A Better Leader for Minnesota Education
There are more than 50,000 teachers in Minnesota. Who in our state government advocates for all these public school teachers?
Ideally, wouldn't it be the Commissioner of Education?
I ask because of recent concerns surrounding what constitutes a quality public school education. Generally, people who become teachers do so because of a desire to make a difference, a desire to build a strong rapport with young people and to use their creativity to bring their subjects alive to students.
In other words, 50,000 public school teachers did not enter teaching because of a political affiliation; rather they entered the classroom to pursue a cause beyond themselves.
Our Commissioner of Education, however, is appointed because of political affiliation and serves the educational whims of the governor. Perhaps the time has come to consider a Commissioner of Education that earns the job not because of which party she supports, but because of educational expertise.
According to the 1983 government report, A Nation at Risk, there was widespread public perception that something was seriously remiss in our educational system. Since then, "school reform" has become a legislative mantra at both federal and state levels. Politicians, not teachers or administrators, acquired a growing influence in attempts to fix the system.
Indeed the system does need fixing, primarily because teaching and learning has become more complex.
Let me site three examples of urgent education issues in Minnesota today.
Diversity. Minnesota continues to be an attractive place for immigration. According to the U.S. Immigration and Naturalization Service, nearly 200,000 people immigrated to Minnesota since 2000 -- more than 12,000 from Somalia, 6,000 from Ethiopia, 5,000 from India and Mexico. It is essential that our government leaders advocate for educational quality for all Minnesotans regardless of how long the students have been in the state.
Pedagogy. Because the process of instruction has become more research-driven, we know more about effective teaching than ever before. What began at Stanford University, Columbia Teachers College and the University of Chicago as an effort to quantify what constitutes a quality education has continued with the likes of Cremin, Lageman, Tyack, Cuban, Sergiovanni, Marzano, Fullan, Elmore, and Reeves. These are institutions and individuals who passionately fought for the use of research to become an impetus for improved instruction. We must ensure that new knowledge about teaching and learning gets to those who use it.
Resources. More than any time in recent history, schools are losing the game of competing for taxpayer dollars. The state provides about 80 percent of schools' operating funds, leaving most of the rest up to local property taxpayers. A cash-strapped state has dropped school investment by 4.4 percent since 2003, leaving cash-strapped taxpayers on the hook to pay for education. What are the ramifications when both the state and local taxpayers refuse to properly fund schools?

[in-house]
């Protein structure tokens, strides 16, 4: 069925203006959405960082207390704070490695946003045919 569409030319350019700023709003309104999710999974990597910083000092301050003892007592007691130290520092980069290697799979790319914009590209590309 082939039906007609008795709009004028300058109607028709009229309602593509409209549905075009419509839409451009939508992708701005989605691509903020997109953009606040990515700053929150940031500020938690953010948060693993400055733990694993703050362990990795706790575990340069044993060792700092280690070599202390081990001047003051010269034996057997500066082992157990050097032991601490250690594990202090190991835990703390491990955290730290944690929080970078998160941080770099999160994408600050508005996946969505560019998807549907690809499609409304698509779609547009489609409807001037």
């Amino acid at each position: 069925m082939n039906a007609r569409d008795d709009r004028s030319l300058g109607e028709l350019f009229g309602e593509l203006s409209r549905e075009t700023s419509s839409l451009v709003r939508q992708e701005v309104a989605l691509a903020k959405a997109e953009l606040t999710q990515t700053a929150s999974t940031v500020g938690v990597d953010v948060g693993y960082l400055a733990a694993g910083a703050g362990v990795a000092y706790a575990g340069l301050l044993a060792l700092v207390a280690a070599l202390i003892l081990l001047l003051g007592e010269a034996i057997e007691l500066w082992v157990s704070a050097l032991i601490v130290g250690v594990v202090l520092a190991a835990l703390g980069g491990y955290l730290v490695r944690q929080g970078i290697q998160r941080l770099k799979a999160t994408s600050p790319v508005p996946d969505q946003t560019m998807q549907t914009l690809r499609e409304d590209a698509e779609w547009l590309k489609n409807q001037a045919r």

Issues of diversity, pedagogy and limited recourses are just three of many compelling issues that affect student achievement today. Other examples include issues of generational poverty, soaring special education costs, equal use to technology in schools; and community collaboration to better support local schools.
But instead of addressing these issues, Gov. Tim Pawlenty and Commissioner of Education Alice Seagren announced their new agenda for Minnesota's schools. Priority issues for the current year include continued funding of Q-Comp (merit pay), tougher standards for those wanting to go to college to become teachers; and looking at non-licensed community experts to become teachers in math and science.
Clearly these people have a different set of priorities. For Minnesota, who should be framing the issues that impact students, teachers and families the most? As a partisan politician, can leadership of Minnesota schools legitimately come from the Commissioner of Education?
Perhaps it is time to look at a new way to provide leadership to teachers and students. What would happen if the Commissioner of Education ran for office on authentic school experience and a platform of issues that provided a choice for state voters?
In an election, Minnesota voters might identify a person with a compelling desire to advocate for teachers and students in a way today's politicians have failed to accomplish. To play politics with an issue as important as education is very unwise. Minnesotans must demand better representation from their leaders than they have received.